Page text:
Poker and the CBS television series Survivor were both obsessions for Anna Khait. So when Khait became a contestant on Survivor Cambodia, she was in her element as a fierce competitor. Then she got booted off the island mid-season and her life crashed and burned.
Khait has always been drawn to games of strategy. Before she competed on Survivor Season 32: Kaoh Rong, she was a professional poker player.
“I loved Survivor and poker because they’re very similar. They’re both very similar to life. There are different situations you have to adjust to. There’s reading people, analyzing situations. Survivor and poker really became my two obsessions, my two idols,” she said.
The daughter of a Jewish father and Russian mother, Khait attended church growing up but says religion got in the way of a real relationship with God.
“There were these rules. There were all these things you have to do. I didn’t like it. I felt very constricted. I really pushed away from God,” she told CBN. “I really thought God isn’t real and that actually led me to the belief that there is no God.”
Then her parents divorced. It was around that time that Khait began to define herself as an atheist.
“I definitely felt abandoned. I felt rejected,” she said. “Even though my father was a good dad – in the sense that he didn’t leave my life forever. I still spent every weekend with him. There was a lot of pain there. A lot of pain. I was looking for satisfaction in a man. I was looking for love and I was never fulfilled.”
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As a teenager, she fell in love with the game of poker.
“Someone had a game and they asked me to sit down and play,” Khait recalled. “When I like something, I go all in. I get really passionate and really driven. It’s a strategy game. There is more to poker than meets the eye. I thought it was super fascinating. It kind of became an addiction.”
After graduating high school, she went on to earn a degree in biology. Instead of attending medical school, she moved in with her boyfriend, a pro poker player who helped hone her skills in the game.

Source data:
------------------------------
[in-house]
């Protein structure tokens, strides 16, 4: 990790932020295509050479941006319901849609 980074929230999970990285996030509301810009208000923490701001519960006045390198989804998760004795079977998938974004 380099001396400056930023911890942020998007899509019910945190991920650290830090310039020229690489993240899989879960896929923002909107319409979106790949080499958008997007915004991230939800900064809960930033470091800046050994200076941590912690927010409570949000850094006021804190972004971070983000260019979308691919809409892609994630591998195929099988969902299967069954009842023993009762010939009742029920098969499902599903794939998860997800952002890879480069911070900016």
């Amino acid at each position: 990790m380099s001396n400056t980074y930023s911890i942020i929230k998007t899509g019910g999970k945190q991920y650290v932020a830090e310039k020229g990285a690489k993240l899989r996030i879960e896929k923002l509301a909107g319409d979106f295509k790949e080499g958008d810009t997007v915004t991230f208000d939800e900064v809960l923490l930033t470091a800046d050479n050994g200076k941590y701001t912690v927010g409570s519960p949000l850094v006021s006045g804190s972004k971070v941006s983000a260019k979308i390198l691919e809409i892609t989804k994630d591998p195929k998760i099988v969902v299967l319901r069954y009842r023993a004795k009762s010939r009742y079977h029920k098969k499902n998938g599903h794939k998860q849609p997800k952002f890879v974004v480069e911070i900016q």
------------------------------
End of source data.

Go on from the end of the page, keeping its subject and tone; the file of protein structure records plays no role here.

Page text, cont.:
“We would play all day. We would go to dinner, come home, play nightly tournaments,” Khait said. “Relatively speaking…was I super, super successful? No, I didn’t play the major big tournaments. I sustained myself. Some tournaments sometimes I’d win $10,000 a day and sometimes $3,000, $4,000 and I had fun doing it.”
Inside, Khait wasn’t as happy as she seemed. “My life was spontaneous, but it wasn’t fruitful. I was so broken inside.”
Khait said she was hopeful when she heard about an opportunity to audition for her favorite show, Survivor. “I didn’t have the best audition tape,” she noted. “And I asked them, How – why did you call me? I really messed up the interview.” And they said, “No, Anna, we saw something in you.”
Khait was voted off the show mid-season and returned home devastated. She said her life began to unravel. As she questioned the meaning of her life, her relationship with her boyfriend was falling apart.
“I went into a really deep, dark space where I didn’t know what to do with my life,” Khait said. “Because here, I am not wanting to play poker, which I wanted to do every single day and here I am with my ex, who is looking at me like, ‘Why aren’t you playing?'”
Broken and desperate, she cried out to God.
“I knew I was in a relationship that I had to get out of and I remember I got on my knees – and I mean bawling, weeping, broken,” the former Survivor contestant said. “I remember I said, ‘God, if you are real, show me you’re real. What do I do with my life, because I’m lost, and I don’t know what to do?'”
Two weeks passed, and Khait didn’t have the answer she was looking for. She was invited on a school tour with other reality television stars, sharing positive messages with young students. She attended and after the program one of the celebrity speakers told her he had a message from God.
He said, “You felt the Holy Spirit before. You felt the Holy Spirit before and God is real, just so you know.”
At once, she knew what he was talking about. She told him the story of when she was a teenager on a trip to Jerusalem with a student group. She and a friend had gone to the Western Wall.
“Here I was with my friend blaspheming God. I was saying– What came out of my mouth was, ‘Look at these idiots praying to a God that doesn’t exist,'” Khait recalled.